China econ­omy sees pro­duc­tion in­crease

The Myanmar Times - - International Business -

CHINA’S in­dus­trial out­put and re­tail sales growth ac­cel­er­ated in Au­gust, gov­ern­ment sta­tis­tics showed yes­ter­day, with both of them ex­ceed­ing ex­pec­ta­tions in en­cour­ag­ing signs for the world’s sec­ond-largest econ­omy.

In­dus­trial pro­duc­tion rose 6.3 per­cent year-on-year, the Na­tional Bureau of Sta­tis­tics (NBS) said, faster than July’s 6pc and above the me­dian forecast of 6.2pc in a Bloomberg News poll of econ­o­mists.

Re­tail sales, a key mea­sure of con­sumer spend­ing, rose 10.6pc in Au­gust, the NBS said, also ahead of ex­pec­ta­tions and the July fig­ure.

Bei­jing is look­ing to re­tool the econ­omy from a reliance on in­vest­ment spend­ing and ex­ports to one driven more by con­sumer de­mand, but the tran­si­tion has proven bumpy and gross do­mes­tic prod­uct growth has been slow­ing.

China is a key driver of the world econ­omy but grew at its slow­est rate in a quar­ter of a cen­tury last year, and has de­cel­er­ated fur­ther since then.

“In Au­gust ... some in­di­ca­tors picked up, ef­forts of cut­ting over­ca­pac­ity, re­duc­ing in­ven­tory, delever­ag­ing, low­er­ing costs and strength­en­ing weak links achieved no­table re­sults,” said NBS spokesper­son Sheng Laiyun.

“The na­tional econ­omy has achieved mod­er­ate but steady and sound de­vel­op­ment,” he added, but urged cau­tion.

“We must be aware that the do­mes­tic and ex­ter­nal eco­nomic con­di­tions are still com­pli­cated and se­vere with many in­sta­bil­i­ties and un­cer­tain­ties,” he said.

Fixed as­set in­vest­ment, a gauge of in­fra­struc­ture spend­ing, was up 8.1pc in the first eight months of the year, match­ing the fig­ure for the Jan­uary-July pe­riod.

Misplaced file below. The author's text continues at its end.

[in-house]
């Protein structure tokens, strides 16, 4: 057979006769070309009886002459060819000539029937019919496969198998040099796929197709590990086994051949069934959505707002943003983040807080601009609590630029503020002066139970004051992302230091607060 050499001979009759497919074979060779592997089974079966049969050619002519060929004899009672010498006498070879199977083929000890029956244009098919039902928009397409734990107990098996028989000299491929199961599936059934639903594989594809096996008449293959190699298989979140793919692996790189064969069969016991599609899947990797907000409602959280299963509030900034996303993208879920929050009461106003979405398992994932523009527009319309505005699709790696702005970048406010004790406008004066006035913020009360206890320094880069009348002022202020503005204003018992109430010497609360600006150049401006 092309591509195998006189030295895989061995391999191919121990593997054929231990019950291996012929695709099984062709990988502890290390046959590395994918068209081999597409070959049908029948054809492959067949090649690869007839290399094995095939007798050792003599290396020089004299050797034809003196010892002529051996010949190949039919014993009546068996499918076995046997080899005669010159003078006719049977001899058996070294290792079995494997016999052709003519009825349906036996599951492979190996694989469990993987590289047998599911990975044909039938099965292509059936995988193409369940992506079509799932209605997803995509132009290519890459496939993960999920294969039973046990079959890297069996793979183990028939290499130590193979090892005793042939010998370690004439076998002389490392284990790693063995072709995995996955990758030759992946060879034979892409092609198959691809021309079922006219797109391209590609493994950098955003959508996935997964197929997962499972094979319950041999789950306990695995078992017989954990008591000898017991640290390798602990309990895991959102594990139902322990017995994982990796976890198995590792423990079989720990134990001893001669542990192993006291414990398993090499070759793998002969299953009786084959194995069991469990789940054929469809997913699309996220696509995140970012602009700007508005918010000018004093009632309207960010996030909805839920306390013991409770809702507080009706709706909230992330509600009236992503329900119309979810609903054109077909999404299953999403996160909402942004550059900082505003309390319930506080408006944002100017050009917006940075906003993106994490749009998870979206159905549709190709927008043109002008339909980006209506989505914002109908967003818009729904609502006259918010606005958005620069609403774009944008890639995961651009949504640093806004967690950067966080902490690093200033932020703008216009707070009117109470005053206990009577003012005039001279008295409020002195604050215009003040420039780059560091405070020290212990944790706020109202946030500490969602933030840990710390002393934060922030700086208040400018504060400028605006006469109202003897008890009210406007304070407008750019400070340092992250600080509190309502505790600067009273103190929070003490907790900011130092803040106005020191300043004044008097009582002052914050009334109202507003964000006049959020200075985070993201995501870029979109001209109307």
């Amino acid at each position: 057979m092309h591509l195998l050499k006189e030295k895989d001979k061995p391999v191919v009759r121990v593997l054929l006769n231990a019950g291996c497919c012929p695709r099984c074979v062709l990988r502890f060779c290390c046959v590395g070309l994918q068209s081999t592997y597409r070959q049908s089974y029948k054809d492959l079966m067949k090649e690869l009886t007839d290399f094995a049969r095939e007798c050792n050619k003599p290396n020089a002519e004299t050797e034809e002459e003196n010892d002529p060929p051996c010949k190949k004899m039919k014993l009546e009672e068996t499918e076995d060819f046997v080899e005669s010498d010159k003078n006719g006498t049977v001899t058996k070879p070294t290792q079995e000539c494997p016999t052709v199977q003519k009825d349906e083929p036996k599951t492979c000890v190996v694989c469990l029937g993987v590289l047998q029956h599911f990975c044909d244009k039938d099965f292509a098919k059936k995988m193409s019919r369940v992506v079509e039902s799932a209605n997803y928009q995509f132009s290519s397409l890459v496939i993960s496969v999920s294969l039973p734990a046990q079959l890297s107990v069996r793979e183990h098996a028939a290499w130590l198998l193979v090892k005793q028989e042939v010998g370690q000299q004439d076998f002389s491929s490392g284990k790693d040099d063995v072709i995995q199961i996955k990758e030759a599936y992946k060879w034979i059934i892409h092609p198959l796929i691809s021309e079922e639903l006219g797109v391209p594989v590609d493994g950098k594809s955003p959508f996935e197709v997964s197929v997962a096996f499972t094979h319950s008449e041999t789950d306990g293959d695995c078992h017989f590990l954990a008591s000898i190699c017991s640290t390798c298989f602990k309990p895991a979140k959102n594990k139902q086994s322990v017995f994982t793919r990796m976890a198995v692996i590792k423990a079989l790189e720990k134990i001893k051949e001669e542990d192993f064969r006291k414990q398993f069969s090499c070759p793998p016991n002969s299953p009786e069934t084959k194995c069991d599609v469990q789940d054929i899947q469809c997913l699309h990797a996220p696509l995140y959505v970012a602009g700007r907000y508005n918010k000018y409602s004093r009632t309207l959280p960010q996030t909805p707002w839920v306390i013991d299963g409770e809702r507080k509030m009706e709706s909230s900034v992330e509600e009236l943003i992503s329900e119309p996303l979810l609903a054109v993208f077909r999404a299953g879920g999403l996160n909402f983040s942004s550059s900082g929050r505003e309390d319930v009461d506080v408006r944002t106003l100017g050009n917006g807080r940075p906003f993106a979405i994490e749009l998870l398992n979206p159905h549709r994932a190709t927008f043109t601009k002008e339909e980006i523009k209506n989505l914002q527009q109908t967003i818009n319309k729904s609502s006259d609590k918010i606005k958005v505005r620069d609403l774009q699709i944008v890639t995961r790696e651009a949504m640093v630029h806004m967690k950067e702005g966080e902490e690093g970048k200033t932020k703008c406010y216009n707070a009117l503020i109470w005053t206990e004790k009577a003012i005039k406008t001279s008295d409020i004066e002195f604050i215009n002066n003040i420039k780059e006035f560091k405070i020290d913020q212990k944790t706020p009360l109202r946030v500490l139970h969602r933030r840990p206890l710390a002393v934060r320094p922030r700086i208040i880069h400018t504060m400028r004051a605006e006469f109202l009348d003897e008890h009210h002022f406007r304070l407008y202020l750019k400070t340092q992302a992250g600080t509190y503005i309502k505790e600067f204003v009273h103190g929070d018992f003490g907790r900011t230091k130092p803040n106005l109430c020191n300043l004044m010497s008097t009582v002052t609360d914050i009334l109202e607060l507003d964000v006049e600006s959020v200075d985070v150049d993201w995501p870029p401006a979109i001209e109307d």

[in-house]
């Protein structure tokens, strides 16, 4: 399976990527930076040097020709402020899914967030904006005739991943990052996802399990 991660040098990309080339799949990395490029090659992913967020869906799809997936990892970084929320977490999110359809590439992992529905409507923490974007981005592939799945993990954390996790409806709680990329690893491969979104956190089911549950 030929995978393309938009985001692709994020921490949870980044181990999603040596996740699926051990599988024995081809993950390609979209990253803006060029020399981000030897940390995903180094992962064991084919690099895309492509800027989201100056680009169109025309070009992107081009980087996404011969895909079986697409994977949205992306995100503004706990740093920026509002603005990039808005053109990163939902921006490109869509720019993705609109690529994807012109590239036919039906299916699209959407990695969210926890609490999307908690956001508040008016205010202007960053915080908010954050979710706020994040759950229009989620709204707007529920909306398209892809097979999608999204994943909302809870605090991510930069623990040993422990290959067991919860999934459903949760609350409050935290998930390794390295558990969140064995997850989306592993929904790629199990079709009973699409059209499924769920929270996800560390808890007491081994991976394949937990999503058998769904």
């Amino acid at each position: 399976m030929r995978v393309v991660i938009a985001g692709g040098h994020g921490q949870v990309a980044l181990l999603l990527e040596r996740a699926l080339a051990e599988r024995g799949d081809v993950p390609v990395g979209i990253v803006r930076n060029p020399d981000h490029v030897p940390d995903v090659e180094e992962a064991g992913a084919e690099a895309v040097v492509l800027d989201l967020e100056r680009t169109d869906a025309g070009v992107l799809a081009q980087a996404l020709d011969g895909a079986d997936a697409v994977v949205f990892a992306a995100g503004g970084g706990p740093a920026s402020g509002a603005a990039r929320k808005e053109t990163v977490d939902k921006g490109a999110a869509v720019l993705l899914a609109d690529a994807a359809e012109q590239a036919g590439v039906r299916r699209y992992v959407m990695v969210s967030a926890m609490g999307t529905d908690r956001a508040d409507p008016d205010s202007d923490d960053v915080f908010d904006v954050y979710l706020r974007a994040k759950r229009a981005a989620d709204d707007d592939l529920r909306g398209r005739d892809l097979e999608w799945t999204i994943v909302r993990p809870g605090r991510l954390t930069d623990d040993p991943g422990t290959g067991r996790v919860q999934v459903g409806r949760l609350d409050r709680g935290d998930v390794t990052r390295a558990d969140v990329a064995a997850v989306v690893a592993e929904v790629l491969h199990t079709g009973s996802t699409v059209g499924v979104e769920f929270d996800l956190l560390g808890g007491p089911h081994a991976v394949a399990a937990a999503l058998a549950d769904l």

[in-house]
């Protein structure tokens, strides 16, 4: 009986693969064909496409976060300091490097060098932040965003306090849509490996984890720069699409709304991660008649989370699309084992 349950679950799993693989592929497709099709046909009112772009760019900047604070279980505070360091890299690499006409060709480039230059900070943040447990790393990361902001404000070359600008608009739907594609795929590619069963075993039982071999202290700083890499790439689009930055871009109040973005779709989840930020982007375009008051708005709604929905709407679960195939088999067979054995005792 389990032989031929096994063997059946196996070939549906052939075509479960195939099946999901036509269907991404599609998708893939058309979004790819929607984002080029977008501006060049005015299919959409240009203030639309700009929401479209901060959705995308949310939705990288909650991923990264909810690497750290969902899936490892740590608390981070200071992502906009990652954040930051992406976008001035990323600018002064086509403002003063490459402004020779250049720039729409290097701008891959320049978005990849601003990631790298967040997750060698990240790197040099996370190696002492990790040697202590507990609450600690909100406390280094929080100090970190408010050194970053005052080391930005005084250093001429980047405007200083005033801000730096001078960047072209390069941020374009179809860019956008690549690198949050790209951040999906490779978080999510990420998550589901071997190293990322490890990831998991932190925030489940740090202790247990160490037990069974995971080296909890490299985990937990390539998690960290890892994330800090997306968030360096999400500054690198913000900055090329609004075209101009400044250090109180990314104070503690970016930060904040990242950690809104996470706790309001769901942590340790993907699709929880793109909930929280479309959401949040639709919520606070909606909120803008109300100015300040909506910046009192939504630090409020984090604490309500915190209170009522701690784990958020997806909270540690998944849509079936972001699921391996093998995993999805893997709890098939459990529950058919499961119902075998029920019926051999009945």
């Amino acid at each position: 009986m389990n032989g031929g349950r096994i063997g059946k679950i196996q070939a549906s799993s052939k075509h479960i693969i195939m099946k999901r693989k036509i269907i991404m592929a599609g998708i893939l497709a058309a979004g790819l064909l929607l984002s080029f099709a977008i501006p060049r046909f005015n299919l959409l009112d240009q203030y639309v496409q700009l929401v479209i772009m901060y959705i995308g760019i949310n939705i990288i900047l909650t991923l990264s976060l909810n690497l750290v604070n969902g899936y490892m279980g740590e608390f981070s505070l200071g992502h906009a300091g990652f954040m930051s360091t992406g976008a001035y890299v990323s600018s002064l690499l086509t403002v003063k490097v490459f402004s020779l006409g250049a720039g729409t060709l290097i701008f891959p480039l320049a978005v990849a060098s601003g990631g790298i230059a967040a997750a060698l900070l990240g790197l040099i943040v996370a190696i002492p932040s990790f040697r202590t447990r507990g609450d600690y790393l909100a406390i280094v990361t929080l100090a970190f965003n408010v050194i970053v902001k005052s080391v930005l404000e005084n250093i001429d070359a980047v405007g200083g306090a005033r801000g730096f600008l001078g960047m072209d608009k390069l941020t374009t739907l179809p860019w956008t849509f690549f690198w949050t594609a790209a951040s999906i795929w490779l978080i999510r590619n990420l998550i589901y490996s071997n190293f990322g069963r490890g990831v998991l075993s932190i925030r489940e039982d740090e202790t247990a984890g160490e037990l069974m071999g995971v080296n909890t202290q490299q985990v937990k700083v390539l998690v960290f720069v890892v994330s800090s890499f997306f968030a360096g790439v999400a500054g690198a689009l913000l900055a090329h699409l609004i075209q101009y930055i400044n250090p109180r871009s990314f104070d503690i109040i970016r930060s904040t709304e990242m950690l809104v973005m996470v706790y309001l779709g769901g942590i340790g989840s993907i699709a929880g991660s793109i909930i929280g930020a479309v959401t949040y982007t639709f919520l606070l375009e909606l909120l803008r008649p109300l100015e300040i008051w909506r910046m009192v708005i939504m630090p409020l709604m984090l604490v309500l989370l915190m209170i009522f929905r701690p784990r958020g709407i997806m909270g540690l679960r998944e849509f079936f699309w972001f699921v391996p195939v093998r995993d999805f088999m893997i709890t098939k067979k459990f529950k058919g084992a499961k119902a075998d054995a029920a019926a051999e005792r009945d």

Re­tail sales beat ex­pec­ta­tions of 10.2pc in a Bloomberg News poll of econ­o­mists, while fixed as­set in­vest­ment was ahead of the 7.9pc es­ti­mate.

But an­a­lysts were cau­tious about the fig­ures, and in­vestors gave them a mixed re­sponse, with the bench­mark Shang­hai Com­pos­ite In­dex end­ing only marginally higher.

“This data fits with our long-run­ning view that the de­layed im­pact of ear­lier pol­icy eas­ing means that a stronger sec­ond half to this year is likely,” Ju­lian Evans-Pritchard, China economist at Cap­i­tal Eco­nom­ics, said in a note.

But he said that fur­ther mon­e­tary eas­ing was “un­likely in the near-term”, so that “this uptick in eco­nomic ac­tiv­ity is likely to fiz­zle out go­ing into next year”.

Bei­jing has listed re­duc­ing over­ca­pac­ity and ex­cess in­ven­tory and cut­ting down bor­row­ing as top pri­or­i­ties, with the coun­try’s ail­ing steel in­dus­try – ac­cused by US and Euro­pean ri­vals of dump­ing on world mar­kets – a key tar­get.

Au­thor­i­ties have set a goal to cut 45 mil­lion tonnes of an­nual steel ca­pac­ity this year, with the of­fi­cial com­mu­nist mouth­piece Peo­ple’s Daily last month say­ing around 21 mil­lion tonnes had been elim­i­nated by July.

But ac­tual pro­duc­tion of crude steel was up 3pc year-on-year in Au­gust, the NBS fig­ures showed, ac­cel­er­at­ing from 2.6pc the pre­vi­ous month.

“We ex­pect in­vest­ment to re­main un­der pres­sure in the rest of the year be­cause of slower real es­tate con­struc­tion and spare ca­pac­ity in key sec­tors,” Louis Kuijs, head of Asia eco­nom­ics at Ox­ford Eco­nom­ics, wrote in a note.

“But with in­dus­trial prof­its re­cov­er­ing re­cently and in­vest­ment it­self also, in Au­gust, the down­ward pres­sure should di­min­ish.” –

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